“It was easier before the pandemic because my mother would help to look after the kids and both my wife and I were working,” he admits.

Krishnan’s mother passed away from Covid-19 in 2021. Sushila’s parents are both deceased.

When asked if the government aid such as BINGKAS (Bantuan Kehidupan Sejahtera Selangor) was helpful to them, they said they weren’t aware of the aid initiative. Under the BINGKAS programme, Malaysian families with a household income of less than RM3,000 will receive RM300 per month to be spent on necessary groceries.

“We don’t know about BINGKAS but during the MCO, we did receive food aid in terms of groceries from various NGOs and food banks.”

The couple reveals they’ve to really plan their meals to save money.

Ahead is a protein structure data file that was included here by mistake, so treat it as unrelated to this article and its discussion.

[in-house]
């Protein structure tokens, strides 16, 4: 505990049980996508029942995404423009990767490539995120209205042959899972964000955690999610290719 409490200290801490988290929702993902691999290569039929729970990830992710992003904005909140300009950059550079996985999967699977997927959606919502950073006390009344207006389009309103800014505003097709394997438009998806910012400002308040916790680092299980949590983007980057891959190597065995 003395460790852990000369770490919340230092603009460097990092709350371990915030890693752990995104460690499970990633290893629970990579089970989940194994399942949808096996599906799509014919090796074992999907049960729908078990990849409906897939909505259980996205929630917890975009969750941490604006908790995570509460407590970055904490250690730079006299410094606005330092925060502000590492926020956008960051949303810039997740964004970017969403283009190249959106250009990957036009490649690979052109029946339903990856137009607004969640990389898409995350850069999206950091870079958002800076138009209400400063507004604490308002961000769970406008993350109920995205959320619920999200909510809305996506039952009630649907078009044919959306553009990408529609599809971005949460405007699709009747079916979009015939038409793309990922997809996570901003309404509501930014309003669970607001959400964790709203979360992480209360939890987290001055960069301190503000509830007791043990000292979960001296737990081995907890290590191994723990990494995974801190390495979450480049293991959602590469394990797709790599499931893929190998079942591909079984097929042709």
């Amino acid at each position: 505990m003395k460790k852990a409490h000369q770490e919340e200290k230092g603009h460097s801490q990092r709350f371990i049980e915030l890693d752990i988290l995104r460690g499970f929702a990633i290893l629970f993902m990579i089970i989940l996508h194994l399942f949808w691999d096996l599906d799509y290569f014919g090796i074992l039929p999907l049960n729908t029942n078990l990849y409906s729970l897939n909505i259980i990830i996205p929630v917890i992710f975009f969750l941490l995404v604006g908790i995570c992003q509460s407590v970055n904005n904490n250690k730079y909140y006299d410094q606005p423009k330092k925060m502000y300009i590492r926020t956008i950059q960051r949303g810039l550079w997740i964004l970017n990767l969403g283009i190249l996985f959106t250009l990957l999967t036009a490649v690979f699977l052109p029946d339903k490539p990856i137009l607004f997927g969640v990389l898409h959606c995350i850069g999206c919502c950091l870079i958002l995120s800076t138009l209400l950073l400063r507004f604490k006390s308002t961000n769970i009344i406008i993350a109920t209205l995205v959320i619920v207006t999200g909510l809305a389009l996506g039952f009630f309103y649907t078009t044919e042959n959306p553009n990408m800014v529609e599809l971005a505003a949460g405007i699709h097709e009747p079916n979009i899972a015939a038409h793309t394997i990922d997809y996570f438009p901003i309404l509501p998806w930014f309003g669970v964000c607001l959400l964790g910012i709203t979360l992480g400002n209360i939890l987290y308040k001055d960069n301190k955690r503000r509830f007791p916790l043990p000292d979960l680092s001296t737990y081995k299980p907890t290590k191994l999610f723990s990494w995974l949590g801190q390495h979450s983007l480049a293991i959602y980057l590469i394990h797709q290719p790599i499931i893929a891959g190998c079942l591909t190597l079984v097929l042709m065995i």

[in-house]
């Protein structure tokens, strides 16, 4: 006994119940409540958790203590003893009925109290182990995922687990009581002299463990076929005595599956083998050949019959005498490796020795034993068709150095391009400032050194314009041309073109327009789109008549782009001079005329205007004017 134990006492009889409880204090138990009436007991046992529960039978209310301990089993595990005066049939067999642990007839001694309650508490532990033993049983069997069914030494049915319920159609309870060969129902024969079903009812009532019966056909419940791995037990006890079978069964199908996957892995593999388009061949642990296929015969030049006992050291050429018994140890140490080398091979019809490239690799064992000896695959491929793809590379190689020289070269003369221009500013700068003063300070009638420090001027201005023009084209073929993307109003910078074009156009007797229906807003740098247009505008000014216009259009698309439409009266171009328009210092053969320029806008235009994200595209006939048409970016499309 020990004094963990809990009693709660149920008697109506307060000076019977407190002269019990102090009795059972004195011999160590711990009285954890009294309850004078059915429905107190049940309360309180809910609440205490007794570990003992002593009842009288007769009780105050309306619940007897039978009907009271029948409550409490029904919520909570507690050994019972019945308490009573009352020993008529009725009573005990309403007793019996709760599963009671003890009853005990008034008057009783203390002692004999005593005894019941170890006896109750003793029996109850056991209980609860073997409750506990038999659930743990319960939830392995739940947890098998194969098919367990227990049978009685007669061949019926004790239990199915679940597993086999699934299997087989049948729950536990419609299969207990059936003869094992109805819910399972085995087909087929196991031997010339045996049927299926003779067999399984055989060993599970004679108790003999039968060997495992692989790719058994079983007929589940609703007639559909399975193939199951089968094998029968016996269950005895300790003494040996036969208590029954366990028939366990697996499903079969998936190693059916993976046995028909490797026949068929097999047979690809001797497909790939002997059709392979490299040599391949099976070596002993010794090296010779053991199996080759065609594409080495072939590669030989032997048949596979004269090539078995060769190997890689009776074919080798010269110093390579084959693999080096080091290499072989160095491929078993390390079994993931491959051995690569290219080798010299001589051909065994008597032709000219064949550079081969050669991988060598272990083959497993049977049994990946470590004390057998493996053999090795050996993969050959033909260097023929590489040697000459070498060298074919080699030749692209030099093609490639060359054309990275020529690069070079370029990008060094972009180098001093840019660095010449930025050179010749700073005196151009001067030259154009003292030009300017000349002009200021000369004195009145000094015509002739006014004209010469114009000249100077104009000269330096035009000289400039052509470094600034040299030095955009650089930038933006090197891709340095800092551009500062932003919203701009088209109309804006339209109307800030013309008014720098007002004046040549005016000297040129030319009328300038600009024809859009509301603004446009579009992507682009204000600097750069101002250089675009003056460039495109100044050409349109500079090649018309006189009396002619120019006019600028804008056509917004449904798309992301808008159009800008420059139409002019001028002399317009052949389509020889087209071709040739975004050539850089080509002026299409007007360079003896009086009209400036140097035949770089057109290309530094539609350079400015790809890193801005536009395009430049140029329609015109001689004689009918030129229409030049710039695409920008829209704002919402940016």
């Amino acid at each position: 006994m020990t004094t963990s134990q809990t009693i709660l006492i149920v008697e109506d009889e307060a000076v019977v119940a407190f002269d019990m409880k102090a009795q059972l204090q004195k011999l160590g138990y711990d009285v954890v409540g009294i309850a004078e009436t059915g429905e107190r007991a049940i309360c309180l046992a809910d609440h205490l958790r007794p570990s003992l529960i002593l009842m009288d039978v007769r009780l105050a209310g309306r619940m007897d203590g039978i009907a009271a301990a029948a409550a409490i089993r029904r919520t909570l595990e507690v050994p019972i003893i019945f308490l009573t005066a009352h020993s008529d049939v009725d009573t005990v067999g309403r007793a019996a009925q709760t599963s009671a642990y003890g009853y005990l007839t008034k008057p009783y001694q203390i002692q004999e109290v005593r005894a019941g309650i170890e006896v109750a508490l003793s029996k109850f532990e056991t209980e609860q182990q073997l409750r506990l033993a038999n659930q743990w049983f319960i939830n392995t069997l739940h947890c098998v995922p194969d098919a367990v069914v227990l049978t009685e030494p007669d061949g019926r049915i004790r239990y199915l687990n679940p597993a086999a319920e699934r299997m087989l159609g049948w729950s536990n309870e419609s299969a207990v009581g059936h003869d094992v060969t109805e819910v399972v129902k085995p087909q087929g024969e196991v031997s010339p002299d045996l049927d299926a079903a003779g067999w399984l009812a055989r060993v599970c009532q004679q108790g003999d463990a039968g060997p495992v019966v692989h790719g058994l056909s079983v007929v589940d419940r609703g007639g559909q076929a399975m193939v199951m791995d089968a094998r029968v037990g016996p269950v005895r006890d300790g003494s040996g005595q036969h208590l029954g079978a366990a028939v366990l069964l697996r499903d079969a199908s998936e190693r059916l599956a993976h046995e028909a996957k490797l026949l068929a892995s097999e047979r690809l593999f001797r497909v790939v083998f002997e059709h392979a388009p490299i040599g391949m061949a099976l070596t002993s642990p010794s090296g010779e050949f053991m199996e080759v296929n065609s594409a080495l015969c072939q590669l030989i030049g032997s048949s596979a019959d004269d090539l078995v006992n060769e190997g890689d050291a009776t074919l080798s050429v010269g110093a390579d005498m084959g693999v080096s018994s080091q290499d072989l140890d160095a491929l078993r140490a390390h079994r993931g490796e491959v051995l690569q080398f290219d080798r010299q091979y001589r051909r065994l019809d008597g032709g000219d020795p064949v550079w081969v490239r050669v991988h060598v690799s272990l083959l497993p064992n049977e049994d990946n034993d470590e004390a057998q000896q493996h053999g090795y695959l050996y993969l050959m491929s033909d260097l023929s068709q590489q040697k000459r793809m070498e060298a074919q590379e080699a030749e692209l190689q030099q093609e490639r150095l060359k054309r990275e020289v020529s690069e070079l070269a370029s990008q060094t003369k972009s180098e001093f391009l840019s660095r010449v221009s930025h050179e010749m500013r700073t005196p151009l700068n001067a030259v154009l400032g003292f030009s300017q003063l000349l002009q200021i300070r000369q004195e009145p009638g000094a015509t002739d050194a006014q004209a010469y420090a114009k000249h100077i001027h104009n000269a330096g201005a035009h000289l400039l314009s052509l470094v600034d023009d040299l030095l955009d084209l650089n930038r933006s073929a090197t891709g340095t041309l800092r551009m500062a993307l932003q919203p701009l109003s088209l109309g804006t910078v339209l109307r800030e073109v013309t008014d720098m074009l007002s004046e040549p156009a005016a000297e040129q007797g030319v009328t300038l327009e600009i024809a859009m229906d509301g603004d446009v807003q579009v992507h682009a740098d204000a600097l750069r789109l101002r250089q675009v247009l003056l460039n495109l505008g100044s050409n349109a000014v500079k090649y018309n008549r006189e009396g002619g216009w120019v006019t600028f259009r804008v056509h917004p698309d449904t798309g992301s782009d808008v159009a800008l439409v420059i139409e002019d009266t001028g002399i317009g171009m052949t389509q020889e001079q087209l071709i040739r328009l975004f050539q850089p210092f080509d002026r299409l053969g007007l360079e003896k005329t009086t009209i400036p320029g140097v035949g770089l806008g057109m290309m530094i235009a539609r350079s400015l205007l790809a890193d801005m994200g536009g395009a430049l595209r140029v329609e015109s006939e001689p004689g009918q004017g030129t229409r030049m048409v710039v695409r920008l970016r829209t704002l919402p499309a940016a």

“We used to have meat (mutton) at least once every one or two weeks when both of us were working,” she says.

“But now, we only have it on special occasions like Deepavali. Even chicken or fish is once in awhile,” she adds.

“Eating outside is also more expensive, with a plate of ‘nasi campur’ increasing 50 sen to RM2, even if there isn’t any meat and very few ‘lauk’ (dishes). The price of roti (canai) has also increased,” laments Krishnan.

“Drinks such as coffee or tea at a foodstall have also increased by 50 sen. It might not seem like much to someone who is wealthy, but to those who are just surviving, it often means just drinking plain water (from the factory water dispenser),” he says.

It’s not just food and groceries, but we’ve to think twice before buying clothing, toys, books and other necessities for the children, adds Sushila.

Instead of buying such items, the couple has received them through donations from NGOs and other sources.

“Kids outgrow their clothing and toys so fast, so we’re grateful to receive such items from generous individuals from Facebook groups such as Buy Nothing Project where you can put in a request for an item that you need,” says Sushila.

“If we’re able to, we’d rather save the money for the future. Every ringgit saved is a ringgit earned,” says Krishnan.